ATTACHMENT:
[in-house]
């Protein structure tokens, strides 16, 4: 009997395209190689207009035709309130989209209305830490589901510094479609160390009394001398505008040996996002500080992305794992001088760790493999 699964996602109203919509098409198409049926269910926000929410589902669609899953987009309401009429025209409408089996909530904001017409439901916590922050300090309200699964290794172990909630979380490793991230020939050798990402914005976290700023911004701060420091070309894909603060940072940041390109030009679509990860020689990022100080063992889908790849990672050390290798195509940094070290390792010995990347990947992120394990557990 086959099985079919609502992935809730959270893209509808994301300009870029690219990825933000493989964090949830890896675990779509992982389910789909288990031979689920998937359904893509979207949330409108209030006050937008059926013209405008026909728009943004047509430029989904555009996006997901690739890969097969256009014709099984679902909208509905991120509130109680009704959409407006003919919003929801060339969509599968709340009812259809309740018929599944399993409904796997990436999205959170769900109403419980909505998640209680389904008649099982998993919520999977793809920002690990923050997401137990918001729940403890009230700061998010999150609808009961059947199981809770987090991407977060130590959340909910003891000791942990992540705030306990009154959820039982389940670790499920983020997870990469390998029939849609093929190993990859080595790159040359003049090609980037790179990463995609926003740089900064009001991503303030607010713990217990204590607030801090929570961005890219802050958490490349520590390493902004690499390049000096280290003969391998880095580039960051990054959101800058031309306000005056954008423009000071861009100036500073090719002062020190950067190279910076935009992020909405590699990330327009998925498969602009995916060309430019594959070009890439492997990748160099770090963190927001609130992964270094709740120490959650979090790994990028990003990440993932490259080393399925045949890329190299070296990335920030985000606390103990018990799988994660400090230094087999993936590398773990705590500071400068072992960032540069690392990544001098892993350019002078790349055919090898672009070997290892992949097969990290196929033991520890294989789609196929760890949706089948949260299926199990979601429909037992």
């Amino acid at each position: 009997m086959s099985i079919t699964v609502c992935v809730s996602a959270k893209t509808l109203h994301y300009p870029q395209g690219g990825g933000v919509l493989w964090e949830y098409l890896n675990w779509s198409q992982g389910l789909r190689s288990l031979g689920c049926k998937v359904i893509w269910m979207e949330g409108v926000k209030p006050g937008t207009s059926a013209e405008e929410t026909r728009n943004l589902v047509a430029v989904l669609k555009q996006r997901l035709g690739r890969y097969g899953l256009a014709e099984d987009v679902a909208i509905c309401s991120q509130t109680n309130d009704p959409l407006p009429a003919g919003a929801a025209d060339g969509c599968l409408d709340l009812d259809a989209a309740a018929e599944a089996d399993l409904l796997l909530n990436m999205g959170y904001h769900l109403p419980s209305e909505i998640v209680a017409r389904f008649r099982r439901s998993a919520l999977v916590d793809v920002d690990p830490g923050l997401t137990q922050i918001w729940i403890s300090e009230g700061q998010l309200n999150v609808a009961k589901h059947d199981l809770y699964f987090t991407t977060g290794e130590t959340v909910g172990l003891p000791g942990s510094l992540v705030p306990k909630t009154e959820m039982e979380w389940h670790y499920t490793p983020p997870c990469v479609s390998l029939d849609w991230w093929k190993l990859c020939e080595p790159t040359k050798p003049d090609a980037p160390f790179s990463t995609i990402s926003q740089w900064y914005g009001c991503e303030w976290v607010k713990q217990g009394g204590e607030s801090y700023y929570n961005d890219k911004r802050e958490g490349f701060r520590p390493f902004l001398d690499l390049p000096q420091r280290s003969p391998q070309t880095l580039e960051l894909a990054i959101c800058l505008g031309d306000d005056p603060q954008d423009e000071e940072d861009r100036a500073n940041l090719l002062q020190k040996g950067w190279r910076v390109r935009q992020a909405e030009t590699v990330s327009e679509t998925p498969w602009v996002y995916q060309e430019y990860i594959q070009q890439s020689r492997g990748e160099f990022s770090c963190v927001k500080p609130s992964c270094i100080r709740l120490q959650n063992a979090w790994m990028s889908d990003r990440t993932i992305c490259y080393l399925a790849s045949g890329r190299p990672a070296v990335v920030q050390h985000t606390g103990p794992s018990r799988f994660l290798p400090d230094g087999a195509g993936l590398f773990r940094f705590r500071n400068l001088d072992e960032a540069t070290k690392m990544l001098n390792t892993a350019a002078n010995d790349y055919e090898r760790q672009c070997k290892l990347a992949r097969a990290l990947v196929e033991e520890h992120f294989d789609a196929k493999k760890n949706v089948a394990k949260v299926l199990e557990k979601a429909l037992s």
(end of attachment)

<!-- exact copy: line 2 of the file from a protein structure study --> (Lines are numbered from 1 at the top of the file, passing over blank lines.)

């Protein structure tokens, strides 16, 4: 009997395209190689207009035709309130989209209305830490589901510094479609160390009394001398505008040996996002500080992305794992001088760790493999 699964996602109203919509098409198409049926269910926000929410589902669609899953987009309401009429025209409408089996909530904001017409439901916590922050300090309200699964290794172990909630979380490793991230020939050798990402914005976290700023911004701060420091070309894909603060940072940041390109030009679509990860020689990022100080063992889908790849990672050390290798195509940094070290390792010995990347990947992120394990557990 086959099985079919609502992935809730959270893209509808994301300009870029690219990825933000493989964090949830890896675990779509992982389910789909288990031979689920998937359904893509979207949330409108209030006050937008059926013209405008026909728009943004047509430029989904555009996006997901690739890969097969256009014709099984679902909208509905991120509130109680009704959409407006003919919003929801060339969509599968709340009812259809309740018929599944399993409904796997990436999205959170769900109403419980909505998640209680389904008649099982998993919520999977793809920002690990923050997401137990918001729940403890009230700061998010999150609808009961059947199981809770987090991407977060130590959340909910003891000791942990992540705030306990009154959820039982389940670790499920983020997870990469390998029939849609093929190993990859080595790159040359003049090609980037790179990463995609926003740089900064009001991503303030607010713990217990204590607030801090929570961005890219802050958490490349520590390493902004690499390049000096280290003969391998880095580039960051990054959101800058031309306000005056954008423009000071861009100036500073090719002062020190950067190279910076935009992020909405590699990330327009998925498969602009995916060309430019594959070009890439492997990748160099770090963190927001609130992964270094709740120490959650979090790994990028990003990440993932490259080393399925045949890329190299070296990335920030985000606390103990018990799988994660400090230094087999993936590398773990705590500071400068072992960032540069690392990544001098892993350019002078790349055919090898672009070997290892992949097969990290196929033991520890294989789609196929760890949706089948949260299926199990979601429909037992």